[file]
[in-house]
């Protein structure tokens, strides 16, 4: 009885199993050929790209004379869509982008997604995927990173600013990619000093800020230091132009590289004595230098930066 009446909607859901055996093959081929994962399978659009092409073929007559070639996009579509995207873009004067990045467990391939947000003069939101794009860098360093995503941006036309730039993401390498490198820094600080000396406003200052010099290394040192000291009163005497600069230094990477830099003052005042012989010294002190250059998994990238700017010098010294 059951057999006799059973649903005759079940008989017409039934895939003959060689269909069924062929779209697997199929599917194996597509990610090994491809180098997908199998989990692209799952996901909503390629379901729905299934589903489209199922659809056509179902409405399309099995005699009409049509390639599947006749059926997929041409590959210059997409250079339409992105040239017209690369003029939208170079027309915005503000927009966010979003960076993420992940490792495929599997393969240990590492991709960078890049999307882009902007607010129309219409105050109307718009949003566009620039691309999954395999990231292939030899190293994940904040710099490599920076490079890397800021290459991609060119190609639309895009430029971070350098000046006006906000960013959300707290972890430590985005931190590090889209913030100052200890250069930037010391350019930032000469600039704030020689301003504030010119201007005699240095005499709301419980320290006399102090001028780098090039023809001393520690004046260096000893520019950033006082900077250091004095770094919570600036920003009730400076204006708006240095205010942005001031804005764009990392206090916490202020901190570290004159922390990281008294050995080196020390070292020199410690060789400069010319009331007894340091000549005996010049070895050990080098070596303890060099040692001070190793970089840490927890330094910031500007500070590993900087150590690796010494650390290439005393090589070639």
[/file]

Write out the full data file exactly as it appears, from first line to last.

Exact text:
[in-house]
């Protein structure tokens, strides 16, 4: 009885199993050929790209004379869509982008997604995927990173600013990619000093800020230091132009590289004595230098930066 009446909607859901055996093959081929994962399978659009092409073929007559070639996009579509995207873009004067990045467990391939947000003069939101794009860098360093995503941006036309730039993401390498490198820094600080000396406003200052010099290394040192000291009163005497600069230094990477830099003052005042012989010294002190250059998994990238700017010098010294 059951057999006799059973649903005759079940008989017409039934895939003959060689269909069924062929779209697997199929599917194996597509990610090994491809180098997908199998989990692209799952996901909503390629379901729905299934589903489209199922659809056509179902409405399309099995005699009409049509390639599947006749059926997929041409590959210059997409250079339409992105040239017209690369003029939208170079027309915005503000927009966010979003960076993420992940490792495929599997393969240990590492991709960078890049999307882009902007607010129309219409105050109307718009949003566009620039691309999954395999990231292939030899190293994940904040710099490599920076490079890397800021290459991609060119190609639309895009430029971070350098000046006006906000960013959300707290972890430590985005931190590090889209913030100052200890250069930037010391350019930032000469600039704030020689301003504030010119201007005699240095005499709301419980320290006399102090001028780098090039023809001393520690004046260096000893520019950033006082900077250091004095770094919570600036920003009730400076204006708006240095205010942005001031804005764009990392206090916490202020901190570290004159922390990281008294050995080196020390070292020199410690060789400069010319009331007894340091000549005996010049070895050990080098070596303890060099040692001070190793970089840490927890330094910031500007500070590993900087150590690796010494650390290439005393090589070639």